Smoothing out oboe reed windows. I still like my double-hollow-ground knives for carving out oboe reed windows, but I do have a tendency to leave the windows a bit rough and craggy (like from knife chatter). That’s fussy and time-consuming to fix with a knife, and if not handled delicately a knife can actually exacerbate the problem. But the ReedGeek cleans up my windows pretty quickly and easily, with much less risk of making the gouges worse. I mostly use the squared-off end for this.
Scraping bassoon reed channels. The concave parts of a bassoon reed blade are all but impossible to get at with a straight knife, and I find round files or sandpaper to be only a little less clumsy. The ReedGeek’s slightly curved tip works very well for this. Mr. Di Gioia describes this as being similar to using a pencil eraser—you just “erase” the cane you don’t want.
I’m not currently using the ReedGeek for:
Balancing the corners of the tips of single reeds, though it certainly can be used for this. I’m still used to sandpaper and glass, which at this point feels more controlled to me. If I have both tools available I still grab the sandpaper but if I’m away from my reed desk and traveling light, the ReedGeek will do the job. The ReedGeek can, I think, be used effectively to target specific spots on a reed’s profile (using either the square or the curved end), but I personally do very little of that.
Double reed making. (It’s fair to point out that the ReedGeek isn’t exactly being marketed as a tool for this anyway, though the company does publish a document on its website that provides some instruction for double reed players.) For one thing, the ReedGeek is quite small, and for reedmaking I like big, chunky, comfortable knife handles. A handle would also get my hand out of the way, which was a problem for me when I tried to use the ReedGeek for some fine tip work on oboe reeds—it was hard to get everything angled so I had control and could see what I was doing. I spoke to Mr. Di Gioia on the phone while preparing this review, and he hinted at a soon-to-be-revealed, more double-reed-oriented version of the ReedGeek, with some kind of extension for increased leverage (though he shied away from calling it a “handle”), and with scraping surfaces tailored more for double-reed applications. Because of the ReedGeek’s extremely hard alloy, it may be tougher on reed plaques than a traditional knife, but if you’re planning to use the ReedGeek in that way, the price difference between the ReedGeek and a good knife will buy you dozens of plaques.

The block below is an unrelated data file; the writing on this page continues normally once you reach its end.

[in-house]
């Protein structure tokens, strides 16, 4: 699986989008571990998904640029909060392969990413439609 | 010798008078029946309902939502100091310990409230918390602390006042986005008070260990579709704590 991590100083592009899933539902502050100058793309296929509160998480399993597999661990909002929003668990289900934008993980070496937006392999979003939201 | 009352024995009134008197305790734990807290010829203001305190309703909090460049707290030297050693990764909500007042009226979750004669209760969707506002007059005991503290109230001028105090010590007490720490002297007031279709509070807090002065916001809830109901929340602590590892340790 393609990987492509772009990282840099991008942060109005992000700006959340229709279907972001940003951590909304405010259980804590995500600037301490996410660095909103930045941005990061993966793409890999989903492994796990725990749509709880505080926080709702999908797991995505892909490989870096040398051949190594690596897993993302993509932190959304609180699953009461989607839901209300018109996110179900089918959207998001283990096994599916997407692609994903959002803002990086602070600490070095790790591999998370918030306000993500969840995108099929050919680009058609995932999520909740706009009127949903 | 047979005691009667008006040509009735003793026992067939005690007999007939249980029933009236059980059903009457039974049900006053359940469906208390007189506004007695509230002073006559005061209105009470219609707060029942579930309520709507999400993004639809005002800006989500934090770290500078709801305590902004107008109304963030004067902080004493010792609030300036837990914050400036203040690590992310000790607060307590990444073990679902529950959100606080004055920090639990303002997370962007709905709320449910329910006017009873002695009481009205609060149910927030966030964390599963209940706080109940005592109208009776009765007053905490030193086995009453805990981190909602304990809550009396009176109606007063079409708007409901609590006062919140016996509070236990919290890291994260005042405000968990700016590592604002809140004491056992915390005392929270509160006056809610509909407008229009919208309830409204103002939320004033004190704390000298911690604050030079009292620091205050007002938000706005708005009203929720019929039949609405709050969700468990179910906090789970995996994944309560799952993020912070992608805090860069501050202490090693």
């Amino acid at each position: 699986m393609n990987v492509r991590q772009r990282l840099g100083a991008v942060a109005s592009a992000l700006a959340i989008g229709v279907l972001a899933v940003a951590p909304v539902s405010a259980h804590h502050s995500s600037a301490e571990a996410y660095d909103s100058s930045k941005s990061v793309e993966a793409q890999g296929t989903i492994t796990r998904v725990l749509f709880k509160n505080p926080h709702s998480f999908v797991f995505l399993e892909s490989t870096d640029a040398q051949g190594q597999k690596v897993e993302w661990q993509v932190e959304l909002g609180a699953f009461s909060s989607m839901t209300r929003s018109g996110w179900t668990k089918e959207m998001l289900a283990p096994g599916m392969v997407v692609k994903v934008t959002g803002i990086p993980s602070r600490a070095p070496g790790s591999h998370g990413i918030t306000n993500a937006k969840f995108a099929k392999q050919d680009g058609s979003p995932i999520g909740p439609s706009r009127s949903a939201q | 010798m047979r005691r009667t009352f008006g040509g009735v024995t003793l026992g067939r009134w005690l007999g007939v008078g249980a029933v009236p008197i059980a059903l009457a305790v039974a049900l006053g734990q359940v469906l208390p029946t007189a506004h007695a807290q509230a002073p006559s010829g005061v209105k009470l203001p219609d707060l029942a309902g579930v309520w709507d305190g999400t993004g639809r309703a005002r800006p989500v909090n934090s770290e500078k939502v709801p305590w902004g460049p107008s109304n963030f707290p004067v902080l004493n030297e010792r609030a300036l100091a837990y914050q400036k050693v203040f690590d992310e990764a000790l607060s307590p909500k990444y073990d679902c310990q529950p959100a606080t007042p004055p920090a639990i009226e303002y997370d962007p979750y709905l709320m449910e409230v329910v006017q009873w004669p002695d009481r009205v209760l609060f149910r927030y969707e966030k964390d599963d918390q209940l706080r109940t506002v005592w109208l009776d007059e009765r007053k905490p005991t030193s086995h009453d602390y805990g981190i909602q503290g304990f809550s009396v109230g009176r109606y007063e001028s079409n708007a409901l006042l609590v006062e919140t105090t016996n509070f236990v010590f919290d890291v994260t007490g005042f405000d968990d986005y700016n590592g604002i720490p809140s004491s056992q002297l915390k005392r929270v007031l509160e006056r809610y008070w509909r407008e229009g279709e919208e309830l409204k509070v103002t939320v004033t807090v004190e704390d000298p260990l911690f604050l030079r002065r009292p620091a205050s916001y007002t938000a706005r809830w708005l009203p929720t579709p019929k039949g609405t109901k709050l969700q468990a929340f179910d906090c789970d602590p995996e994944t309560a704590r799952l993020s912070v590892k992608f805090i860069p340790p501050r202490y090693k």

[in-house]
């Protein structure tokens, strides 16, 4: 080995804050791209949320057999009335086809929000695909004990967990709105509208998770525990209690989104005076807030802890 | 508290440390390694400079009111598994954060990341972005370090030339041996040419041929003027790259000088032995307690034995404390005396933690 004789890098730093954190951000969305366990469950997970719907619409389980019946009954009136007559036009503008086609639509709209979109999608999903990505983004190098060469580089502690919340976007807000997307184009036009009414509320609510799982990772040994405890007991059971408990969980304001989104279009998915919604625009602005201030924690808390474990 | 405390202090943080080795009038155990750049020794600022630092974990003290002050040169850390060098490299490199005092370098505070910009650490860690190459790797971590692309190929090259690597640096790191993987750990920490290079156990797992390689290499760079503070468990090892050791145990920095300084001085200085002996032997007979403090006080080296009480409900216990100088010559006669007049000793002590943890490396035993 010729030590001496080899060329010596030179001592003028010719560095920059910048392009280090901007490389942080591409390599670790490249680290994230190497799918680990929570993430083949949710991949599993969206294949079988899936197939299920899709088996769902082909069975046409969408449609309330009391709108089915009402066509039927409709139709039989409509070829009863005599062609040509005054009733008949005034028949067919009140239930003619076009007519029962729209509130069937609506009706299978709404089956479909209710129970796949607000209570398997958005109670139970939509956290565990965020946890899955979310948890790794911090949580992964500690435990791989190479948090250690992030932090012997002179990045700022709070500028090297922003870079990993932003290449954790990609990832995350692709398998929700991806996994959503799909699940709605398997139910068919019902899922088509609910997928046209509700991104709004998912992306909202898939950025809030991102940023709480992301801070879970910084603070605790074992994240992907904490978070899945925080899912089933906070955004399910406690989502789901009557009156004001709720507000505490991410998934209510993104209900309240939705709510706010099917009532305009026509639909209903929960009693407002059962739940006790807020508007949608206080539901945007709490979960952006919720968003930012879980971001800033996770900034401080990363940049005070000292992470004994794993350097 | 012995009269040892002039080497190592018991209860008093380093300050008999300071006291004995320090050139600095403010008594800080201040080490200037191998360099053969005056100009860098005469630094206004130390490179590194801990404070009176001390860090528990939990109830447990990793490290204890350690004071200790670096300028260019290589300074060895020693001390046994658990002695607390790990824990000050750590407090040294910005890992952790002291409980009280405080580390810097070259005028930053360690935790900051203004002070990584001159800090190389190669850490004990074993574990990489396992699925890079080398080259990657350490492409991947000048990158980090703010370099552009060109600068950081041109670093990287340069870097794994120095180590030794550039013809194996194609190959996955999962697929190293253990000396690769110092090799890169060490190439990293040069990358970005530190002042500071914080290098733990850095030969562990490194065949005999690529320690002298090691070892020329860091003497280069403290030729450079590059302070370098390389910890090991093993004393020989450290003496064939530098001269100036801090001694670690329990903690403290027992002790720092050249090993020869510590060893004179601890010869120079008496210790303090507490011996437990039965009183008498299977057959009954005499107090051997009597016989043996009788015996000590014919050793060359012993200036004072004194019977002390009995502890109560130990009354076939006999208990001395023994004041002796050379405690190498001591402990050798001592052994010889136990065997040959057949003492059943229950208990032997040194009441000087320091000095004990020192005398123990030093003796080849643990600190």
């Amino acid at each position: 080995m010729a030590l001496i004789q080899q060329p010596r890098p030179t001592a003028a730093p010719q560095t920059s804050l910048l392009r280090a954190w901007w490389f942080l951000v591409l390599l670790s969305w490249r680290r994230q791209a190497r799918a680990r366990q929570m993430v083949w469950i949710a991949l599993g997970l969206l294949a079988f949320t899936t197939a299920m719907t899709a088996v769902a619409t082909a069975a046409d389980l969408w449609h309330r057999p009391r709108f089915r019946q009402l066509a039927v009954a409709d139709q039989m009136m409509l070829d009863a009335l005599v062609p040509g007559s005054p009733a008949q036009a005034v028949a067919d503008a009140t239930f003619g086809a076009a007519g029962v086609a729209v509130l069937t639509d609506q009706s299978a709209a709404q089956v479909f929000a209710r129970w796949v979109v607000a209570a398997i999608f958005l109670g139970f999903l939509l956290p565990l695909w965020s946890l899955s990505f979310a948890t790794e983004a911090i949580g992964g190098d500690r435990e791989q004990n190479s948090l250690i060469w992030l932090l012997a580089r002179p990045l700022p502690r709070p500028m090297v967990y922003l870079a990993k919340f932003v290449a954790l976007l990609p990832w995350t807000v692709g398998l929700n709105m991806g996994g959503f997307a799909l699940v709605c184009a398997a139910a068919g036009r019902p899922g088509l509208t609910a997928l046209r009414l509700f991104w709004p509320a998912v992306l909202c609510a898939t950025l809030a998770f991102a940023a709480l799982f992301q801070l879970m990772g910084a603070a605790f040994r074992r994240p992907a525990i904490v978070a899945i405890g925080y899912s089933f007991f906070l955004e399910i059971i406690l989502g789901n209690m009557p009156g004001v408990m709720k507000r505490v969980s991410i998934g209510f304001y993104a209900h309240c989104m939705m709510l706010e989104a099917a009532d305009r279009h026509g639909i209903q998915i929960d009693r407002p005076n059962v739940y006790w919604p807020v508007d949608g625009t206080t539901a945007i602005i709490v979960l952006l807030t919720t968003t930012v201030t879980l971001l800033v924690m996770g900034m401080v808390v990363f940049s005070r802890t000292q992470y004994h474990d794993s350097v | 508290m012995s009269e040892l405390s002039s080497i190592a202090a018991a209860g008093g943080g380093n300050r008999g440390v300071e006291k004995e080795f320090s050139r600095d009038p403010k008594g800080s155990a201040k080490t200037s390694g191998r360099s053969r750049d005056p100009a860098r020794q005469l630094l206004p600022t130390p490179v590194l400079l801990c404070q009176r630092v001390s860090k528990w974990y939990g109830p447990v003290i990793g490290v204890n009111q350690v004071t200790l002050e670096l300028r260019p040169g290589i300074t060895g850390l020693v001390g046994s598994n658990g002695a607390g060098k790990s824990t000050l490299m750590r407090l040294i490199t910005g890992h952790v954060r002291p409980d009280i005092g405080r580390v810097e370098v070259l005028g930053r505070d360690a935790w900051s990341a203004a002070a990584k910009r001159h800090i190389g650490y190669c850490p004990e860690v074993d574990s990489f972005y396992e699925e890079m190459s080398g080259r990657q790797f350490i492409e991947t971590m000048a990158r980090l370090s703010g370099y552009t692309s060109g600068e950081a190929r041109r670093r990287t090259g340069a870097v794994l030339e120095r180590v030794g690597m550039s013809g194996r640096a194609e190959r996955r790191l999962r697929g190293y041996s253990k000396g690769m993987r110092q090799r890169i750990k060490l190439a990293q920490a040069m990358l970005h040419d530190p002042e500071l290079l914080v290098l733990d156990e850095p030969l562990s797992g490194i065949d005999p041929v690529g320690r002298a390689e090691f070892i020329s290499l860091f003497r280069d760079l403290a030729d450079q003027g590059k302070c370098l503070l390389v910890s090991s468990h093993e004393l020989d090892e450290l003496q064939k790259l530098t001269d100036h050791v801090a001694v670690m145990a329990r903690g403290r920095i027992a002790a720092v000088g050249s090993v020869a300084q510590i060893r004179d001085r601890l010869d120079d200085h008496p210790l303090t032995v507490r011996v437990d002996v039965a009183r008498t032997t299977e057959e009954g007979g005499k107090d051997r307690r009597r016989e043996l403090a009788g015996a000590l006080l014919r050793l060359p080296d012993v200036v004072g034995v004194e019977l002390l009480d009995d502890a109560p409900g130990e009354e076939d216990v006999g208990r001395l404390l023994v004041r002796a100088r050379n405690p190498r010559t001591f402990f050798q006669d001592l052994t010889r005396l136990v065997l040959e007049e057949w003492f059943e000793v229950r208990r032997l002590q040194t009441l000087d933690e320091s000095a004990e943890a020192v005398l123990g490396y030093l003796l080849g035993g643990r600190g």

The ReedGeek is very portable, won’t be confiscated at an airport security checkpoint, and doesn’t need sharpening like a knife or replacing like sandpaper. (When I spoke with Mr. Di Gioia he joked that he has to hope that people lose them so they will have to buy more.)
The ReedGeek has a hole drilled though one end (visible in the oboe reed picture), which I thought might be a way to attach some kind of handle, or perhaps to put it on a lanyard or keyring. In my follow-up call with Mr. Di Gioia, he explained that the hole has to do with the ReedGeek manufacturing process, and that keeping the ReedGeek on your keyring would likely damage your keys as it is much harder than the metals keys are made from. Also, the ReedGeek’s edges feel sharp to me, but not really in such a way that I would cut myself on them; Mr. Di Gioia recommends handling it with care but isn’t aware of people injuring themselves with it. He has an idea for a sleeve or sheath that may become available at some future date, and that could make carrying the ReedGeek in your pocket more feasible.
The verdict: for me, it’s useful and I will easily get my money’s worth out of it as long as I don’t lose it. For a single-reed player, I think it can realistically replace most or all of your tools. For a double-reed player, it’s currently a supplementary tool at best, but stay tuned for a possible new product.
At the time of this writing the ReedGeek goes for right about $50 from the ReedGeek store; some retailers also carry it.